U.S. farmland stays hot at record prices, Fed surveys show
The U.S. farmland boom continues.
In the first quarter of 2012, prices hit record highs, according to two Federal Reserve bank surveys released this weeks. Reuters noted that the pace of sales was strongest in the Plains but firm also in the Midwest Corn Belt.
"It's a very hot market. We've sold just over $400 million worth of land in the last seven months -- and people are still interested," Jim Farrell, CEO of Farmers National Company, the largest U.S. farm management company, based in Omaha, told Reuters.
Among the highlights in the Fed reports:
- The value of nonirrigated cropland in the Plains, which stretches across big wheat, cattle and corn states, was up 25 percent from a year ago and irrigated farmland prices jumped 32 percent. For irrigated farmland, the year-to-year percentage increase was the largest in the 30-year history of the survey. Ranchland values, rich in grazing pasture, gained 16 percent, with high feed costs boosting demand from cattle ranchers, the Kansas City Fed's survey of 235 bankers stated.
- The price of prime farmland in the heart of the Midwest Corn Belt also rose — up 19 percent in the quarter compared to a year ago. Land values in Iowa, Illinois, Indiana, Michigan and Wisconsin kept rising at the start of the year but fell "short of the torrid pace of 2011," the Chicago Fed said.
- Big ethanol states — with corn as the main feedstock — led the jump in land prices. Farmland in Nebraska rose 38.6 percent for nonirrigated acreage and 41.4 percent for irrigated. Iowa followed with farmland prices up 27 percent from a year ago.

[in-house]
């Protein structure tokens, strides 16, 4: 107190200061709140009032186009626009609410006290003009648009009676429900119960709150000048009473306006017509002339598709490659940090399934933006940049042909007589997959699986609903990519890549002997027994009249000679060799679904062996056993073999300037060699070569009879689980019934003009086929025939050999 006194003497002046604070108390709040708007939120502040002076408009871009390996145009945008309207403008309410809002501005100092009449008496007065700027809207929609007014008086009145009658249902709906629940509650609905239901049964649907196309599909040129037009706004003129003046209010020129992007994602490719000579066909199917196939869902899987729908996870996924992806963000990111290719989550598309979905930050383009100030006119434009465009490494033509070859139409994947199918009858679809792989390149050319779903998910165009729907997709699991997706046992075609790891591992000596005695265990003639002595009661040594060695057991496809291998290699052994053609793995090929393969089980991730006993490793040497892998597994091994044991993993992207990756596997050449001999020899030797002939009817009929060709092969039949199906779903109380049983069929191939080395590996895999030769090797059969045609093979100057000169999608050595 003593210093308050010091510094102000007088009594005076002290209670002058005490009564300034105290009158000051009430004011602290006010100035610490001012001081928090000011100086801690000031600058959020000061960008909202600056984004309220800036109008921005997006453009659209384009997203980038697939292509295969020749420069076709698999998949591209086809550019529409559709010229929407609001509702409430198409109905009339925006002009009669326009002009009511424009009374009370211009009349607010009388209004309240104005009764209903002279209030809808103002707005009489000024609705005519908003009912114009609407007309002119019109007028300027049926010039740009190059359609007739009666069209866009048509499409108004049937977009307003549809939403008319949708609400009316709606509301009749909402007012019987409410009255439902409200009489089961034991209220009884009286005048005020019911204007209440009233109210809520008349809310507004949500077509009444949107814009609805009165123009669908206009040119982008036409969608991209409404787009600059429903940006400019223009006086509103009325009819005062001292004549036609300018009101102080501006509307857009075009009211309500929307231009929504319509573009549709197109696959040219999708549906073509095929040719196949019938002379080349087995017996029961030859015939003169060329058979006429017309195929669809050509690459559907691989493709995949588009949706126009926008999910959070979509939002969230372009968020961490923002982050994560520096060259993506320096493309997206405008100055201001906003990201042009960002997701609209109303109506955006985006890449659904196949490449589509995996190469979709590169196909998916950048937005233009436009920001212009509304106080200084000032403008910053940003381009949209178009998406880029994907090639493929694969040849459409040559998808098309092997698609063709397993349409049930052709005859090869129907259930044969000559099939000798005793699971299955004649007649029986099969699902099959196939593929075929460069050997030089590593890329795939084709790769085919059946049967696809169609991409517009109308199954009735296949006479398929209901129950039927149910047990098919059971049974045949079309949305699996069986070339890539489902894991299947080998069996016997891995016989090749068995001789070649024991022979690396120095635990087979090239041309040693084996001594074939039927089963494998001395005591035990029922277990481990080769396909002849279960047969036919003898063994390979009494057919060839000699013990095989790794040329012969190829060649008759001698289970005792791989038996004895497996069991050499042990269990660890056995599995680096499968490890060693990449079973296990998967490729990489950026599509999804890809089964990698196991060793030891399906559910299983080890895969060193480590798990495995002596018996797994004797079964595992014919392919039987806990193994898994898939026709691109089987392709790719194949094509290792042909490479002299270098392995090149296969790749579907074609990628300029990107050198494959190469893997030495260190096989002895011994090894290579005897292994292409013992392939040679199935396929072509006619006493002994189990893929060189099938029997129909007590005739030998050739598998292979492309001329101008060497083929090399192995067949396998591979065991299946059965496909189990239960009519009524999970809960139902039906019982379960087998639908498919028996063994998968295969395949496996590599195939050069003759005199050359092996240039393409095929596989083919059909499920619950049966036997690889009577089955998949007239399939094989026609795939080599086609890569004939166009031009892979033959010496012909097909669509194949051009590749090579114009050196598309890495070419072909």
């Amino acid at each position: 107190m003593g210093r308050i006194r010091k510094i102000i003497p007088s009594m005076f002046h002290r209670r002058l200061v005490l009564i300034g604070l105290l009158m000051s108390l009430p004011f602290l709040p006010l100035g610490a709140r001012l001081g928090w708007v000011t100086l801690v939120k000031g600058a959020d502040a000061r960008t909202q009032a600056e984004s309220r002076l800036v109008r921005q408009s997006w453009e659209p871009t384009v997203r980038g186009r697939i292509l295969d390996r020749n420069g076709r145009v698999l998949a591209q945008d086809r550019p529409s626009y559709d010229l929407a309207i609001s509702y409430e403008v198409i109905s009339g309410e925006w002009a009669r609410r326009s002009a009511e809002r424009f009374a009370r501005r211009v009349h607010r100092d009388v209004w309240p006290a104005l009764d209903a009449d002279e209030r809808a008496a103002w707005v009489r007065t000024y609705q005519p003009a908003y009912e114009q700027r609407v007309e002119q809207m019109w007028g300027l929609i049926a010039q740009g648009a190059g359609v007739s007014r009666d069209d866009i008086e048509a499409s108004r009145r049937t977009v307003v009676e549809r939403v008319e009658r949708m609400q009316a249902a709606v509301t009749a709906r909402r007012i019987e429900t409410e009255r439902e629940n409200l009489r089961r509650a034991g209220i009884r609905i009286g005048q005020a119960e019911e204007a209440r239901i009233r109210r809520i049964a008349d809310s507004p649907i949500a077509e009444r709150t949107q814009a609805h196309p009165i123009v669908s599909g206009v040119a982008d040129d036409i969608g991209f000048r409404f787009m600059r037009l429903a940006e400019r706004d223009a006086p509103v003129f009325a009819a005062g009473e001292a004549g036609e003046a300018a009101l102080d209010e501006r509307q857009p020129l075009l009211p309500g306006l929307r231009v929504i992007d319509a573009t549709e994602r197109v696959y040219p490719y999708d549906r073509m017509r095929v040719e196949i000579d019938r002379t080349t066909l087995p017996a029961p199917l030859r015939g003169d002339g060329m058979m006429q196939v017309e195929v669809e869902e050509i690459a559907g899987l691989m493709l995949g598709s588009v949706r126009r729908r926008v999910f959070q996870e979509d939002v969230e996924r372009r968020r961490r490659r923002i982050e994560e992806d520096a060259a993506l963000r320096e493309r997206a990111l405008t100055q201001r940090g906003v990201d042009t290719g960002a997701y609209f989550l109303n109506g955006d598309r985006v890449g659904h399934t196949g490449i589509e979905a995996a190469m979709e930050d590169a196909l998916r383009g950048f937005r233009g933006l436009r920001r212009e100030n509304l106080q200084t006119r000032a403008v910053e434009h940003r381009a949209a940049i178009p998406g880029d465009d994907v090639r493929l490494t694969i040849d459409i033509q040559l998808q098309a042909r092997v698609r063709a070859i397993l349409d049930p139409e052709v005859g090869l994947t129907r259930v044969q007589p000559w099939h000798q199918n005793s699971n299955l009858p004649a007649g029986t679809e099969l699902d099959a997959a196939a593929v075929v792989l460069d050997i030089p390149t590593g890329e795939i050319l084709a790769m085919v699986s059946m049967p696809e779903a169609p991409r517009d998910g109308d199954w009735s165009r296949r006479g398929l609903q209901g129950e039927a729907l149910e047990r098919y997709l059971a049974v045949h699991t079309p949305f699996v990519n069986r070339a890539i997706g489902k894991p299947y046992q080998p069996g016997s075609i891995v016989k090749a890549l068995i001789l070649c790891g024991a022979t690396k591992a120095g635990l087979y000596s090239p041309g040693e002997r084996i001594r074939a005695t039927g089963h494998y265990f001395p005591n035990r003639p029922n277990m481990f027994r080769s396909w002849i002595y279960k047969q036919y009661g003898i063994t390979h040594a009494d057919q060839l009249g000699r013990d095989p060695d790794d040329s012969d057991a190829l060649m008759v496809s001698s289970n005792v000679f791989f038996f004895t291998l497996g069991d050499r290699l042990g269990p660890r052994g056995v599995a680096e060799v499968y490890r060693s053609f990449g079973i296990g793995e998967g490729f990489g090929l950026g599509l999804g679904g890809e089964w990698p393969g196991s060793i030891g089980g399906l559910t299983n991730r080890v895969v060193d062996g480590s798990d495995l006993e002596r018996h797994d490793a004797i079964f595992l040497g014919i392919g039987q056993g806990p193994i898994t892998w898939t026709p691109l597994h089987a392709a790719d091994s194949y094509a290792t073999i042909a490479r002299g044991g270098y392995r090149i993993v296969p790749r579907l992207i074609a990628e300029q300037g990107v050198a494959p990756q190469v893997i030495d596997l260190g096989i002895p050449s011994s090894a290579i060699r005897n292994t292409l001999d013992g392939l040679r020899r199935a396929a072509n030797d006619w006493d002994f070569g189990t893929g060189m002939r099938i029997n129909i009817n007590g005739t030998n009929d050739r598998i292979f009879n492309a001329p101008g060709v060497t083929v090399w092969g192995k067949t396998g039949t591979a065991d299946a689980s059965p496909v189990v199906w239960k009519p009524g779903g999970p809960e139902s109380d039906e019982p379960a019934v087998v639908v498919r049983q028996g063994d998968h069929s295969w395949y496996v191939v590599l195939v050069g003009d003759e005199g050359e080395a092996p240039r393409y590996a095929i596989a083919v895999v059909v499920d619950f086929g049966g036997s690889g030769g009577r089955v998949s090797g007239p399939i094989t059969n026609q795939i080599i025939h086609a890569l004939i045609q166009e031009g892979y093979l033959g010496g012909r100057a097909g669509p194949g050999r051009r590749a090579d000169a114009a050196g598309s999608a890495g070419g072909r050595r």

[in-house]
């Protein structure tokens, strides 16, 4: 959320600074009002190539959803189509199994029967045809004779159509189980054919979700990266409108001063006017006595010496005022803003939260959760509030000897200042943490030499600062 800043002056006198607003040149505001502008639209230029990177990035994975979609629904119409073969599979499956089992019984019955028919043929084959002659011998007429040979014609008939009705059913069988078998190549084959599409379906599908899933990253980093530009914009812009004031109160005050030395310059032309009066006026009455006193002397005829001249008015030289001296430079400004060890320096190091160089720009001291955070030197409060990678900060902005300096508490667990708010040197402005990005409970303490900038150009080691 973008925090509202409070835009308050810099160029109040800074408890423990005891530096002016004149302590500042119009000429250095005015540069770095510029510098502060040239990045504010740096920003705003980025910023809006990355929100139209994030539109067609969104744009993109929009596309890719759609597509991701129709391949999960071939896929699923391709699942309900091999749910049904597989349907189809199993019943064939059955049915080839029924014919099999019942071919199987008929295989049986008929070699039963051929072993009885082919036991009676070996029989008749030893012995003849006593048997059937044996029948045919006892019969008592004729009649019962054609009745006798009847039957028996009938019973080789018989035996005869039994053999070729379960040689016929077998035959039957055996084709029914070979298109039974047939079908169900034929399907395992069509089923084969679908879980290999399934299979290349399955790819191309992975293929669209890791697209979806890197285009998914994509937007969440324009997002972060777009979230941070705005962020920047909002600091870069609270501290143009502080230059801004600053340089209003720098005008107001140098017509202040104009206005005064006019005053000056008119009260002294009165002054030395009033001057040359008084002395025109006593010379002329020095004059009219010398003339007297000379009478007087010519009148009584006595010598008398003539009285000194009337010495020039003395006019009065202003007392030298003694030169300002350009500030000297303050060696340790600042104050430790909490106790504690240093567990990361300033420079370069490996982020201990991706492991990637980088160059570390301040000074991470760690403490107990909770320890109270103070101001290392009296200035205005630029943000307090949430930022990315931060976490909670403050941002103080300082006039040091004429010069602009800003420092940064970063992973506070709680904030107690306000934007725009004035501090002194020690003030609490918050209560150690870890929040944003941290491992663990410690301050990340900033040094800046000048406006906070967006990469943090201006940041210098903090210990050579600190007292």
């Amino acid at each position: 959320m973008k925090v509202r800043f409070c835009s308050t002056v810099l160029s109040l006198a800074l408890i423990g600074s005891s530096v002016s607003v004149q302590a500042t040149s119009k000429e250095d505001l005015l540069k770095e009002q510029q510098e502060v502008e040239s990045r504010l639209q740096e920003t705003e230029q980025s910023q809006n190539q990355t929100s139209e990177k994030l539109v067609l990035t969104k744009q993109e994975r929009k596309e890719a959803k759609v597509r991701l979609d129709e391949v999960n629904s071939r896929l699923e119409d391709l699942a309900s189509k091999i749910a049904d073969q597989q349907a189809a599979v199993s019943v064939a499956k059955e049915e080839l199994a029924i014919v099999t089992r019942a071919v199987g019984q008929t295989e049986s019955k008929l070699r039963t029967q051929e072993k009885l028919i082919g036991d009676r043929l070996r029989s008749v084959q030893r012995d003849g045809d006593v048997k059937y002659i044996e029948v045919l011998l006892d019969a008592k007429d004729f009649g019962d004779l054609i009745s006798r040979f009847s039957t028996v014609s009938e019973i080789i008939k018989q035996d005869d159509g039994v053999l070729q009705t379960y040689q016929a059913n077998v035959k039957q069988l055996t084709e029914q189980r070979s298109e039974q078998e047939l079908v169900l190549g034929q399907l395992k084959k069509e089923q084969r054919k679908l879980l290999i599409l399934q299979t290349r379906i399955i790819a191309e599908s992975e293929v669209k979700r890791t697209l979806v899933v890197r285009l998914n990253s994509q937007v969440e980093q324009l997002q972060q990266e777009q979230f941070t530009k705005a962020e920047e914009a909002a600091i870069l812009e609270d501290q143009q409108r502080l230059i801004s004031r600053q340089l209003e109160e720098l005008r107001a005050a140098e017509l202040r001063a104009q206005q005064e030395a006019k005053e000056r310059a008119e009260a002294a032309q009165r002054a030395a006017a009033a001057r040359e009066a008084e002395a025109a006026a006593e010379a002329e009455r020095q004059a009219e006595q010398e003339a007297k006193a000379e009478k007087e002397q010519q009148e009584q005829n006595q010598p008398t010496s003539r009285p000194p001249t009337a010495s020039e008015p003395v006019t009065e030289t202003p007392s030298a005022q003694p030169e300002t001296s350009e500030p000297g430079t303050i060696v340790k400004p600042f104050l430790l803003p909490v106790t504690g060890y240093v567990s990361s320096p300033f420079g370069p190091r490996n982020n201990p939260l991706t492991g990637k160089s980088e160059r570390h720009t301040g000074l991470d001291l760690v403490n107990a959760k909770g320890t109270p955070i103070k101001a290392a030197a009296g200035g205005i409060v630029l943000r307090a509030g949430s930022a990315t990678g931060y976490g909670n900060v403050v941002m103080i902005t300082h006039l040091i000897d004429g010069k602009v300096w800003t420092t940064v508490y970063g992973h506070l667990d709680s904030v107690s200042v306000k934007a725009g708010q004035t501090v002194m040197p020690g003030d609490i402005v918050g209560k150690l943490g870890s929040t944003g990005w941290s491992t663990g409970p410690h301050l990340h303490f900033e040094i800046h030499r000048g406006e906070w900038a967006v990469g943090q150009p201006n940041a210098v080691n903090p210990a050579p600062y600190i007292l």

Reuters noted that land auctioneers report that the price of top farmland across the Plains and into the Midwest soared to as high as $14,000 - $15,000 an acre, up from $8,000 to $10,000 in 2011. Just 10 years ago similar top-dollar land in the top corn state of Iowa sold for about $1,900 an acre.
The Fed has been tracking the boom in farmland values for several years now. And once again, the concern bubbled up about a bubble — which Harvest Public Media explored more than a year ago , when this this dramatic trend was just getting started. From the Reuters story:
Some bankers have worried about the possibility of a farmland bubble like the one seen in the 1980s, when over-extended farmers lost their land as interest rates jumped. But booming grain demand in recent years has transformed the debt posture of many farmers, analysts say.
Jason Henderson, chief ag economist for the Kansas City Fed, said farmers are in much better shape than in the 1980s.
"The worry about farmland values is always in the background especially with some of the forecasts that crop prices are going to average below $5 per bushel for corn this year. That means it's going to squeeze margins," he added.
Both Fed banks, however, said credit conditions for farmers and agricultural banks continued to sparkle. Cash flows allowed grain farmers to retire debt even as capital spending on equipment and buildings expanded. Farm asset values rose and loan demand shrank again as many farmers paid bills with cash.
Bankers across both districts did not expect the farmland market to cool any time soon. Roughly two-thirds of the reporting bankers anticipated agricultural land values to hold near peak levels while a third expected further increases, according to the surveys by both banks.